Write a dialogue in which an annoyingly powerful person speaks the way he or she normally does. For internal dialogue, after several lines of this person’s dialogue, say to yourself in the form of a tired cliche or some slang you use, what you really think – consider these: Your mother eats kitty litter, or praise the Lord and pass the Butter or Walk with me Jesus, or sticks and stones may break my bones, or are you with me; how bout them Dodgers, you can’t please everyone, or Lucy and Ethel in the Chocolate Line, or Gal, don’t call me Gal, or Boy, don’t call me Boy, or job schmob, I’m out of here!
2. Think of something you believe in/wish for. Write 5 or more passages, start with same line, I believe in running free and fast, or I have a wish to swim in the ocean, or If I could talk with my mother for just one moment more.
After you have written the passages, end by repeating the one repeated lines 3 times in a row. (From Creative Writing DeMystified, Bender, p. 31)
Here’s one we did in the 90s at Jamestown Community College’s the Courage to Write Workshop:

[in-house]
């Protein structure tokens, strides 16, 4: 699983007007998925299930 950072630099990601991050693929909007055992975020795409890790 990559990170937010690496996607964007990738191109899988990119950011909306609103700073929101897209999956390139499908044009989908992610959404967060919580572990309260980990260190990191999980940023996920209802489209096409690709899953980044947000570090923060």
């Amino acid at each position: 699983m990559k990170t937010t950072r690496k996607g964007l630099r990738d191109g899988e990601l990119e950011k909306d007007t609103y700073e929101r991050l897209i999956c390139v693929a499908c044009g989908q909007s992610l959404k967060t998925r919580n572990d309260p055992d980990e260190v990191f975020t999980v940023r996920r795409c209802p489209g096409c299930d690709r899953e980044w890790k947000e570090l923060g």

3. Suddenly there is a knock at your door. A trusted friend enters to warn you that the Dream Police will arrive in 20 minutes. Everything, everything in your life that you have not written down will evaporate upon their arrival. You have a short time –twenty minutes—to preserve what is most precious in your life, what has formed you, what sustains you. Whatever you forget, whatever you have no time to record, will disappear. Everything you want must be acknowledged in its particularity. Everything, to be saved, must be named. Not trees, but oak. Not animal, but wolf. Not people, but Alicia. As in reality, what has no name, no specificity vanishes.